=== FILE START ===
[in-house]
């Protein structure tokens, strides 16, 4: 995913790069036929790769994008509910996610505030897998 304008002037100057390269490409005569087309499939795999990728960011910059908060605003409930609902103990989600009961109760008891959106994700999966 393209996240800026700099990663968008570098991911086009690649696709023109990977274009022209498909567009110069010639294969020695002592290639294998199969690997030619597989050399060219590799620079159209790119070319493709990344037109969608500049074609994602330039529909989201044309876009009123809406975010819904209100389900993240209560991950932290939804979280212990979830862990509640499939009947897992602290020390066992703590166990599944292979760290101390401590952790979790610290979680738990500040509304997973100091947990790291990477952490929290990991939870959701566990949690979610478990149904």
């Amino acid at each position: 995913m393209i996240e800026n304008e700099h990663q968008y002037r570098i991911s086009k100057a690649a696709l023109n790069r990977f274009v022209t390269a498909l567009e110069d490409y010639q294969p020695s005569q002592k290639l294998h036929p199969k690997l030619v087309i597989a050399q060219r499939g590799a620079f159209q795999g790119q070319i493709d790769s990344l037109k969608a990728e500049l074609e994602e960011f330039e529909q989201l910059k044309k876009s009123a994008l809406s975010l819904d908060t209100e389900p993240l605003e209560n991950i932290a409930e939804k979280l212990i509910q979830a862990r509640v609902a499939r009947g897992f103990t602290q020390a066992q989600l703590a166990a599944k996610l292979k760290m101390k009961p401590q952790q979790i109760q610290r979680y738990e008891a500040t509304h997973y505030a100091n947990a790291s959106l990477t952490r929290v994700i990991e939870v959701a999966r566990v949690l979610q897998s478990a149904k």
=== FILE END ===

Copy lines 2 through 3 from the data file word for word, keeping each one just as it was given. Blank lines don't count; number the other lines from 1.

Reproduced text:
């Protein structure tokens, strides 16, 4: 995913790069036929790769994008509910996610505030897998 304008002037100057390269490409005569087309499939795999990728960011910059908060605003409930609902103990989600009961109760008891959106994700999966 393209996240800026700099990663968008570098991911086009690649696709023109990977274009022209498909567009110069010639294969020695002592290639294998199969690997030619597989050399060219590799620079159209790119070319493709990344037109969608500049074609994602330039529909989201044309876009009123809406975010819904209100389900993240209560991950932290939804979280212990979830862990509640499939009947897992602290020390066992703590166990599944292979760290101390401590952790979790610290979680738990500040509304997973100091947990790291990477952490929290990991939870959701566990949690979610478990149904």
């Amino acid at each position: 995913m393209i996240e800026n304008e700099h990663q968008y002037r570098i991911s086009k100057a690649a696709l023109n790069r990977f274009v022209t390269a498909l567009e110069d490409y010639q294969p020695s005569q002592k290639l294998h036929p199969k690997l030619v087309i597989a050399q060219r499939g590799a620079f159209q795999g790119q070319i493709d790769s990344l037109k969608a990728e500049l074609e994602e960011f330039e529909q989201l910059k044309k876009s009123a994008l809406s975010l819904d908060t209100e389900p993240l605003e209560n991950i932290a409930e939804k979280l212990i509910q979830a862990r509640v609902a499939r009947g897992f103990t602290q020390a066992q989600l703590a166990a599944k996610l292979k760290m101390k009961p401590q952790q979790i109760q610290r979680y738990e008891a500040t509304h997973y505030a100091n947990a790291s959106l990477t952490r929290v994700i990991e939870v959701a999966r566990v949690l979610q897998s478990a149904k």